With a turnover of 12 billion USD in 2019 and a direct workforce of over 50,000, the Italian aerospace and defense industry ranks among the top 10 worldwide and 4th in Europe and represents the largest manufacturing sector in Italy in the field of high-tech integrated systems. Five regional players and over 300 small- and medium-sized enterprises (SMEs) stand out at the national and international level, both in civil and military fields. The major players include Leonardo, Fincantieri, Ge Avio Aero, Thales Alenia Space Italia, Avio S.p.A. and Elettronica.
According to the Italian Aerospace Industry Federation (AIAD), 85 percent of its members are SMEs spread out across the country in clusters located in the regions of Piedmont, Lombardy, Lazio, Puglia, Campania and Umbria. About two-thirds of the sector is made up of companies that supply aircraft, spacecraft and related devices (47%) and companies specialized in repair (19.6%). The remainder manufacture equipment such as radars, flight recorders and instruments for engine control. The industry is characterized by a highly skilled workforce. Leonardo counts some 4,000 Italian SME suppliers that support 52 Italian sites. Avio Aero has over 1,000 suppliers accounting for a total purchase volume of around 470 million USD.
The 2 most important international programs for Italian industry include the Boeing Dreamliner 787 , on the civil side, and on the defense side the Joint Strike Fighter (JSF). Leonardo partners with Boeing to produce composite fuselage and horizontal stabilizers for the B787. Fuselage parts are integrated in the industrial complex in Grottaglie in southern Italy prior to shipment to the Boeing assembly facility in Everett, WA. As for the JSF program, the FACO in Northern Italy assembles aircraft for Italy and the Netherlands, and produces wing assemblies for the F-35 program worldwide. The FACO should assume a central regional role as more orders are expected across Europe.
The best market entry strategy is becoming suppliers to Tier 1 companies that will seek certified components and require a vendor screening process. Market access is rooted in strong relationships and distribution practices and industrial competence play a fundamental and very delicate role in this industry. U.S. companies that do not wish to operate with a direct presence should have an agent or distributor that is well introduced, knowledgeable and can easily interface with technical departments and decision makers.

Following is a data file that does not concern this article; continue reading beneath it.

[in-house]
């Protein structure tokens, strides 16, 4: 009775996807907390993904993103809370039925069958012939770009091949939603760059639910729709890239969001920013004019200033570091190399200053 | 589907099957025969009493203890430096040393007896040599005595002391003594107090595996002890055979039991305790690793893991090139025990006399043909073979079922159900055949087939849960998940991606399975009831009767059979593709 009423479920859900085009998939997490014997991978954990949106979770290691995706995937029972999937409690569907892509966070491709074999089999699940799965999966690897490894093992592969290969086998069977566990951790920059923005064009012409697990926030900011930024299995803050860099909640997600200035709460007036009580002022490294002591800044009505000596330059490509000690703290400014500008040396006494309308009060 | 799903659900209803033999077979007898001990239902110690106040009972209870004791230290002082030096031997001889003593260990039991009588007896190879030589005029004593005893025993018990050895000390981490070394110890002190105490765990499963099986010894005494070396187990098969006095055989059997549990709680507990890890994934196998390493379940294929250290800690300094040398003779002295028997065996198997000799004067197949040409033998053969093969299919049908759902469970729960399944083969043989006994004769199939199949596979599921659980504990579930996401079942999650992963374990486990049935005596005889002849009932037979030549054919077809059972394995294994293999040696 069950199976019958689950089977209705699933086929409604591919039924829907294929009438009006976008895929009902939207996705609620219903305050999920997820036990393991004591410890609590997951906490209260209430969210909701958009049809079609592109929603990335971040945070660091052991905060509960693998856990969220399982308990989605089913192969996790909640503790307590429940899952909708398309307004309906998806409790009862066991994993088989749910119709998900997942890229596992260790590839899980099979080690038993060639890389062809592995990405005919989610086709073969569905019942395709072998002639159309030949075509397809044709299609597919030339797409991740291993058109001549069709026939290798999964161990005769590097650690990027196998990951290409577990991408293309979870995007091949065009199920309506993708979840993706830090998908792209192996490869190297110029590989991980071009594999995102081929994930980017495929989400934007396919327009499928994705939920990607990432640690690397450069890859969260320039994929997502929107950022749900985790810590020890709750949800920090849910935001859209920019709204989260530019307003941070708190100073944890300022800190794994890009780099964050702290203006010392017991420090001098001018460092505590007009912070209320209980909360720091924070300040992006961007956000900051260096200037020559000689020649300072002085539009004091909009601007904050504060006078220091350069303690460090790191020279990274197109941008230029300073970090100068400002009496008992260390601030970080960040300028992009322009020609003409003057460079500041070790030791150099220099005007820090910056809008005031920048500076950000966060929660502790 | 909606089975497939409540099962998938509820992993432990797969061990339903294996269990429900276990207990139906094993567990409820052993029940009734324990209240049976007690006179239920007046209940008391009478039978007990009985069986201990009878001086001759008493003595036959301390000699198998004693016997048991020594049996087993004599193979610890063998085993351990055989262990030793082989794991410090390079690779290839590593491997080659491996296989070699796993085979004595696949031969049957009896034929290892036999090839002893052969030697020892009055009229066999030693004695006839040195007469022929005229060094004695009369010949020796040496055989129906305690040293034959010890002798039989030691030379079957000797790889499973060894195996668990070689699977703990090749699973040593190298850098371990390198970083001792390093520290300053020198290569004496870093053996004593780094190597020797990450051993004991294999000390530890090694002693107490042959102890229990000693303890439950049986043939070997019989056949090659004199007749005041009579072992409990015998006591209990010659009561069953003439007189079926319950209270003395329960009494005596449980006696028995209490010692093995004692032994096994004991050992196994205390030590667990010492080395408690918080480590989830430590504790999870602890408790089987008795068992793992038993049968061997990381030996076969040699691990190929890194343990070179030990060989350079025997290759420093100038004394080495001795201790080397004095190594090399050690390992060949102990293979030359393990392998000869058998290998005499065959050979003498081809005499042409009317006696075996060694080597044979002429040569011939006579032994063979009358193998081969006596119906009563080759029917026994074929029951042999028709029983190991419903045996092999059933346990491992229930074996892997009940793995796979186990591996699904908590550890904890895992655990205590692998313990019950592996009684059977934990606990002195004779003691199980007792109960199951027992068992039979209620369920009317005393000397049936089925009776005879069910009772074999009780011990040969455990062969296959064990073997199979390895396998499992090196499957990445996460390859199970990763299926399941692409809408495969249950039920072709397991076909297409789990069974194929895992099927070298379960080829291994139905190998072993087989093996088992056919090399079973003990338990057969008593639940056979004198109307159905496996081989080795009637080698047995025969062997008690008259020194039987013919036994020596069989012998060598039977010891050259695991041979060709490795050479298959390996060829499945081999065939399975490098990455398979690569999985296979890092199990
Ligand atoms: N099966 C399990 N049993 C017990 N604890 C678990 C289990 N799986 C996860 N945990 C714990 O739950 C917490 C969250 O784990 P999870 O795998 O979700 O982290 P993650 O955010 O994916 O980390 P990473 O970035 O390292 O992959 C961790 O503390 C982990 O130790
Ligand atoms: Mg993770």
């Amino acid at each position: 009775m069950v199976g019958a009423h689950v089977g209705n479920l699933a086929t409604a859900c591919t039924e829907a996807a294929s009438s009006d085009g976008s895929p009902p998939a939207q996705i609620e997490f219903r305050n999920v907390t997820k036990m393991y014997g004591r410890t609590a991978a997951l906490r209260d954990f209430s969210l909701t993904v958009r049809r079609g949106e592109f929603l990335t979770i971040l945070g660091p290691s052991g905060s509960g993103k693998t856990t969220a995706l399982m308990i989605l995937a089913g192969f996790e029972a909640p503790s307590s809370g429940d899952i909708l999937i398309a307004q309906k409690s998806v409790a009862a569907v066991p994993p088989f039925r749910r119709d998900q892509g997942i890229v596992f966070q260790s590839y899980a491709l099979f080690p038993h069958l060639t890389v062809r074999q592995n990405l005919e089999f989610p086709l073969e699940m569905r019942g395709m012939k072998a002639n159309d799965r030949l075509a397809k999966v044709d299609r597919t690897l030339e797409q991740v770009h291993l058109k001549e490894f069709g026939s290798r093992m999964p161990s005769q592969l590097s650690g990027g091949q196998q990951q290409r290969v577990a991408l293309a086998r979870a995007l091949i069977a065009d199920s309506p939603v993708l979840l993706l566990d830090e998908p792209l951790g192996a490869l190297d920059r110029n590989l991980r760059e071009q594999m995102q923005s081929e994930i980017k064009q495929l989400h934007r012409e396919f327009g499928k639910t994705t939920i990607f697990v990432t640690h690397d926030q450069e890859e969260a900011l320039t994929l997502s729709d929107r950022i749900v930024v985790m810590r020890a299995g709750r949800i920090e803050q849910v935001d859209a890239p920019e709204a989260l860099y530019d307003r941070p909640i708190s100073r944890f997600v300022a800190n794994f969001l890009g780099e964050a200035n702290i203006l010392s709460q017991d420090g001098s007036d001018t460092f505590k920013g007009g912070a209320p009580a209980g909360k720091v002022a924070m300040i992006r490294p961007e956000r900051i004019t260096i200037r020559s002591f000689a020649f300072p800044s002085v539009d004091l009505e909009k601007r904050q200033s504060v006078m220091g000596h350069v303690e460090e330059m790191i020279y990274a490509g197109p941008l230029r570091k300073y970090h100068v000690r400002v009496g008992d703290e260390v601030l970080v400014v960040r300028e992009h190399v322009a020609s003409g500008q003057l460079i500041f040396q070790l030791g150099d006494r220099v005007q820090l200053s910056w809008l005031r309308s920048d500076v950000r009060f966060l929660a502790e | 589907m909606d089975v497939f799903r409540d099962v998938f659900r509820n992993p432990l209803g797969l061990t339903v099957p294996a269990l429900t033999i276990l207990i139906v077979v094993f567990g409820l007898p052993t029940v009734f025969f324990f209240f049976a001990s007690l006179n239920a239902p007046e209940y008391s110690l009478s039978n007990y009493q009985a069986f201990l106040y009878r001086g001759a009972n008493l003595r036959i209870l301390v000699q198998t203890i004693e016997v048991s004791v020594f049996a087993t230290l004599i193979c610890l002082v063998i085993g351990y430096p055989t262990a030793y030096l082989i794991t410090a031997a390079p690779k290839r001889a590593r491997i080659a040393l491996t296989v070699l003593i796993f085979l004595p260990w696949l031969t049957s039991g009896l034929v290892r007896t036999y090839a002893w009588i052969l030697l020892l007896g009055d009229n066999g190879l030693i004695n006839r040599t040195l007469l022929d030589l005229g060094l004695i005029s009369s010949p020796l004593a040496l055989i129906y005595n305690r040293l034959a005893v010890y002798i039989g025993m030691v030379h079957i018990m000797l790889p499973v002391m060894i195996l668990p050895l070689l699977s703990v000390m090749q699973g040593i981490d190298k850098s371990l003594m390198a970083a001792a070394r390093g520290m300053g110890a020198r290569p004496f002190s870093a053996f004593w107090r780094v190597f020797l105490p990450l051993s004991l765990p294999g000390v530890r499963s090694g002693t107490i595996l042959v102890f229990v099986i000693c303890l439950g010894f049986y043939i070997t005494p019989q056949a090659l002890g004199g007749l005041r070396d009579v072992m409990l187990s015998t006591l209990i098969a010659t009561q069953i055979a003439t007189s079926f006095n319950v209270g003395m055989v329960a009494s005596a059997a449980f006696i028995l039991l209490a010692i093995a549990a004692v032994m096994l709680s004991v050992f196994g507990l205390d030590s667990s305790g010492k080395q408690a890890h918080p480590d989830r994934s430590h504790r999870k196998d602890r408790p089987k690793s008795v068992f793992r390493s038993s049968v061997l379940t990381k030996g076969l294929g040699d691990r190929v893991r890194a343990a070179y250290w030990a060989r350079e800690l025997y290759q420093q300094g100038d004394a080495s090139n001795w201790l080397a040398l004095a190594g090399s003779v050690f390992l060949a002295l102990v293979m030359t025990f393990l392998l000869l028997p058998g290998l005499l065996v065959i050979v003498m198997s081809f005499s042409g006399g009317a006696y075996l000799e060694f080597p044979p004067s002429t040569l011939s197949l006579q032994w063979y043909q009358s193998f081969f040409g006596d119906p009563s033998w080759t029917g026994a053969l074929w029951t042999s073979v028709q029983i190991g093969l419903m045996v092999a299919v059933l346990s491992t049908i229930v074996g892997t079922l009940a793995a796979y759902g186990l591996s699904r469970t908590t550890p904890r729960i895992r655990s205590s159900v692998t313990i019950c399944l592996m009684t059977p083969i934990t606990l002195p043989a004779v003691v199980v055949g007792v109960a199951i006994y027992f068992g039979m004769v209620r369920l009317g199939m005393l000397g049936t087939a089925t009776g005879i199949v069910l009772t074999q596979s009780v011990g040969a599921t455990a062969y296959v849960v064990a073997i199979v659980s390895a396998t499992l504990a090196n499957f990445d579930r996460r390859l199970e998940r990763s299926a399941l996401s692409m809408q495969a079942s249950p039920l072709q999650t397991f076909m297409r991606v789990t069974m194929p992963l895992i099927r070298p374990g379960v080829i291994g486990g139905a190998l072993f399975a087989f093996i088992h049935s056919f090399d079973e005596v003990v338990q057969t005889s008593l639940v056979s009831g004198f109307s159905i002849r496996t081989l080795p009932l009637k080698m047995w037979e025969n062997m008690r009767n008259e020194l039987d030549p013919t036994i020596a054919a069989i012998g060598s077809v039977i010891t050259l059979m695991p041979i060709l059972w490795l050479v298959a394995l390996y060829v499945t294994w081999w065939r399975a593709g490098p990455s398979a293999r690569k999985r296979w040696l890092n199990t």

Financing and trade practices adhere to normal Italian business standards. The majority of financial transactions are handled through private agreements and banking institutions. Italian firms sometimes find U.S. supplier payment terms too rigid, leading to a loss of business to other suppliers. Financing is considered as much a competitive factor as the product itself, the delivery date, or after-sales service. While some U.S. manufacturers request payment upon receipt of the goods, more successful sellers offer terms allowing settlement of the account from 60 to 120 days following the invoice date, which is the most common practice in Italy.
Current Market Trends and Demand
Prior to the market disruptions of 2020, the trend of Italian industry policy was focused on strengthening its stake in the civil market to lessen dependency on the defense market given strained budgets. The effects of an extreme market impact of these industry disruptions are causing a reverse trend, with orders and revenues holding up mainly thanks to the defense sector. On the commercial side, production cuts announced by Boeing and Airbus will greatly impact its suppliers including Leonardo and Avio Aero. Leonardo recently signed MOUs with banks and credit institutions to facilitate access to credit for its suppliers, including some 3,000 SMEs. At this writing, it is not yet clear how the main Italian players will reorganize supply chains, whether the trend will be to continue outsourcing as in recent years, versus insourcing to mitigate the impact of the crisis. The latter case would signify thousands of jobs at risk.
Opportunities may exist for U.S. suppliers to the space industry. Italy holds the 6th market position worldwide and 3rd in Europe. The industrial complex counts some 600 companies and 7,000 workers that generated about 2.4 billion USD in 2018 of which about 70 percent accounting for exports. Italy’s know-how includes launcher production, satellite production, ground stations, flight control and data transmission.
Opportunities may also be found within the national champion Leonardo’s helicopter division. Interested U.S. suppliers should register in the supplier portal: https://www.leonardocompany.com/en/suppliers/supplier-portal.
Aerospace & Defense Meetings Torino
November 29 – December 1, 2021 | Turin, Italy
U.S. Embassy Rome, Italy
+39 06 46742427